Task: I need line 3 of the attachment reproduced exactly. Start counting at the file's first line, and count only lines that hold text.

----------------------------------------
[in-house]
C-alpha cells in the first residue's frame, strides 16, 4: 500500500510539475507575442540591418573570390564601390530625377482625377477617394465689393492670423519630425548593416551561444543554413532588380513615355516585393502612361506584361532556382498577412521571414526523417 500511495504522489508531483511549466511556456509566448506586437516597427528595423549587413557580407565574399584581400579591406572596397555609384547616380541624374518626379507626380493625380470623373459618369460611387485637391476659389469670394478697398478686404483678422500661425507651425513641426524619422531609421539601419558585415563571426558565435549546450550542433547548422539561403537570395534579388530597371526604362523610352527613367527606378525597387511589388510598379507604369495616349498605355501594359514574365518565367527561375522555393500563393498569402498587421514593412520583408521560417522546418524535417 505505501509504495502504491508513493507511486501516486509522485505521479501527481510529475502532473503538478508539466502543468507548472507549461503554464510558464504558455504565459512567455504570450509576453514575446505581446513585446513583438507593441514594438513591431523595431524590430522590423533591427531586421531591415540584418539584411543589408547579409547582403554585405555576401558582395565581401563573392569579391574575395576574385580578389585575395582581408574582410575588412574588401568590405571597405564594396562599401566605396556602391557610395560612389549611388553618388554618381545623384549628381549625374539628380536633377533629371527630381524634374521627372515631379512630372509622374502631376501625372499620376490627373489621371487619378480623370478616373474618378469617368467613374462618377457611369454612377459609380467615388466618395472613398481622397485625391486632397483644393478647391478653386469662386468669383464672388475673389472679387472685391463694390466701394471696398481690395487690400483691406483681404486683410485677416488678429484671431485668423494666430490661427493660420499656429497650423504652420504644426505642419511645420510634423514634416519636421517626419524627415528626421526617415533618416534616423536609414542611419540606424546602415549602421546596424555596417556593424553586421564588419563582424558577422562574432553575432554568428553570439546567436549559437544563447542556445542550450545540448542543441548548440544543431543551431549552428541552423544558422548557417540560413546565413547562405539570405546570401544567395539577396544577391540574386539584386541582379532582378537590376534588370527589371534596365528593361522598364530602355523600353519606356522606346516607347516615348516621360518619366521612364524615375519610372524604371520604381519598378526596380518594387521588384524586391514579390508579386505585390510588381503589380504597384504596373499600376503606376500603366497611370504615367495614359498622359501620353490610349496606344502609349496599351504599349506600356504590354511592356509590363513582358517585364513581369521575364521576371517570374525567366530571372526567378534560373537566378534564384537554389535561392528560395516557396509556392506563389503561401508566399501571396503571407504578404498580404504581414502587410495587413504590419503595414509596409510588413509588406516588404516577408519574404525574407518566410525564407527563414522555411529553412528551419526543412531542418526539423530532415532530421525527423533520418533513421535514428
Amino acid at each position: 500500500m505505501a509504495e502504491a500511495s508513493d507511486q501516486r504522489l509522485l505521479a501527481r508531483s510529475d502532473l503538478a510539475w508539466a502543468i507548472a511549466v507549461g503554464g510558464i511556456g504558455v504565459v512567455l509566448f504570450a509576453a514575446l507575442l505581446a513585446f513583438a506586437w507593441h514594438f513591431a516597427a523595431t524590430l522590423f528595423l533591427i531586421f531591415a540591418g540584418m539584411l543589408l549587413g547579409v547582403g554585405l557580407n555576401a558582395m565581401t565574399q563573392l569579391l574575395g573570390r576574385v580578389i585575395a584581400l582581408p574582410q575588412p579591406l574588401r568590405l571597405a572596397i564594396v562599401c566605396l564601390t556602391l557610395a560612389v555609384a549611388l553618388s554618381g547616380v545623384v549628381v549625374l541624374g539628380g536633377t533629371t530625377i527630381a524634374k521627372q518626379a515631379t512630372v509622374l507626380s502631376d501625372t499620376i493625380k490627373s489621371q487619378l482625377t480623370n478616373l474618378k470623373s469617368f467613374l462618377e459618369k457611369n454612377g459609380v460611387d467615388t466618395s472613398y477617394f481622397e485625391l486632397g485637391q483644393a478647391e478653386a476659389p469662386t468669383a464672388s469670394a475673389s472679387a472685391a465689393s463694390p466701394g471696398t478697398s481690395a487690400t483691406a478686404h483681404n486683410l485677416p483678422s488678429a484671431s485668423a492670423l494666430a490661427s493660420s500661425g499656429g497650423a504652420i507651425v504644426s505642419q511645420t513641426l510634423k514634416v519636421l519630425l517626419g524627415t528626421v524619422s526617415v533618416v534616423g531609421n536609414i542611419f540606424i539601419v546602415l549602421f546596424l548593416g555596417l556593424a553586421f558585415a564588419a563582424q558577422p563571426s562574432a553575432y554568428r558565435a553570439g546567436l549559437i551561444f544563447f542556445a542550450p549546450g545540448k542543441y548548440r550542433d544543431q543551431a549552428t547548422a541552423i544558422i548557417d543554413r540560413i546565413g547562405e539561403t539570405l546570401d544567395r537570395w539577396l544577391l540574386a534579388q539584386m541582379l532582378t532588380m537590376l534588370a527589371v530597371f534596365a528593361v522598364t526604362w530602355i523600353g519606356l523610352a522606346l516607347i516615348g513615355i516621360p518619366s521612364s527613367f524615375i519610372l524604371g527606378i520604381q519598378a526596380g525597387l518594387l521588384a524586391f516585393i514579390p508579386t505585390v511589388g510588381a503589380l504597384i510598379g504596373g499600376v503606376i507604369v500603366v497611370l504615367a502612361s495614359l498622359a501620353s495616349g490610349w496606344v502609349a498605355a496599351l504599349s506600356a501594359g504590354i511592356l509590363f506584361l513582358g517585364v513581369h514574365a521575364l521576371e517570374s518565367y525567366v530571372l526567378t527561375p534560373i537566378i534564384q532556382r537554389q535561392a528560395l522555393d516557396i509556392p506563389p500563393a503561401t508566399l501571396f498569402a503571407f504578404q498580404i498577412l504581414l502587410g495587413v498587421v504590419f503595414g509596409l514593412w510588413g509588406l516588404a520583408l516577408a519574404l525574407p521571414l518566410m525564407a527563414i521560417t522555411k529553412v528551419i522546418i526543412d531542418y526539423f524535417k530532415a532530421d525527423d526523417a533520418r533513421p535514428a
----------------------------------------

Amino acid at each position: 500500500m505505501a509504495e502504491a500511495s508513493d507511486q501516486r504522489l509522485l505521479a501527481r508531483s510529475d502532473l503538478a510539475w508539466a502543468i507548472a511549466v507549461g503554464g510558464i511556456g504558455v504565459v512567455l509566448f504570450a509576453a514575446l507575442l505581446a513585446f513583438a506586437w507593441h514594438f513591431a516597427a523595431t524590430l522590423f528595423l533591427i531586421f531591415a540591418g540584418m539584411l543589408l549587413g547579409v547582403g554585405l557580407n555576401a558582395m565581401t565574399q563573392l569579391l574575395g573570390r576574385v580578389i585575395a584581400l582581408p574582410q575588412p579591406l574588401r568590405l571597405a572596397i564594396v562599401c566605396l564601390t556602391l557610395a560612389v555609384a549611388l553618388s554618381g547616380v545623384v549628381v549625374l541624374g539628380g536633377t533629371t530625377i527630381a524634374k521627372q518626379a515631379t512630372v509622374l507626380s502631376d501625372t499620376i493625380k490627373s489621371q487619378l482625377t480623370n478616373l474618378k470623373s469617368f467613374l462618377e459618369k457611369n454612377g459609380v460611387d467615388t466618395s472613398y477617394f481622397e485625391l486632397g485637391q483644393a478647391e478653386a476659389p469662386t468669383a464672388s469670394a475673389s472679387a472685391a465689393s463694390p466701394g471696398t478697398s481690395a487690400t483691406a478686404h483681404n486683410l485677416p483678422s488678429a484671431s485668423a492670423l494666430a490661427s493660420s500661425g499656429g497650423a504652420i507651425v504644426s505642419q511645420t513641426l510634423k514634416v519636421l519630425l517626419g524627415t528626421v524619422s526617415v533618416v534616423g531609421n536609414i542611419f540606424i539601419v546602415l549602421f546596424l548593416g555596417l556593424a553586421f558585415a564588419a563582424q558577422p563571426s562574432a553575432y554568428r558565435a553570439g546567436l549559437i551561444f544563447f542556445a542550450p549546450g545540448k542543441y548548440r550542433d544543431q543551431a549552428t547548422a541552423i544558422i548557417d543554413r540560413i546565413g547562405e539561403t539570405l546570401d544567395r537570395w539577396l544577391l540574386a534579388q539584386m541582379l532582378t532588380m537590376l534588370a527589371v530597371f534596365a528593361v522598364t526604362w530602355i523600353g519606356l523610352a522606346l516607347i516615348g513615355i516621360p518619366s521612364s527613367f524615375i519610372l524604371g527606378i520604381q519598378a526596380g525597387l518594387l521588384a524586391f516585393i514579390p508579386t505585390v511589388g510588381a503589380l504597384i510598379g504596373g499600376v503606376i507604369v500603366v497611370l504615367a502612361s495614359l498622359a501620353s495616349g490610349w496606344v502609349a498605355a496599351l504599349s506600356a501594359g504590354i511592356l509590363f506584361l513582358g517585364v513581369h514574365a521575364l521576371e517570374s518565367y525567366v530571372l526567378t527561375p534560373i537566378i534564384q532556382r537554389q535561392a528560395l522555393d516557396i509556392p506563389p500563393a503561401t508566399l501571396f498569402a503571407f504578404q498580404i498577412l504581414l502587410g495587413v498587421v504590419f503595414g509596409l514593412w510588413g509588406l516588404a520583408l516577408a519574404l525574407p521571414l518566410m525564407a527563414i521560417t522555411k529553412v528551419i522546418i526543412d531542418y526539423f524535417k530532415a532530421d525527423d526523417a533520418r533513421p535514428a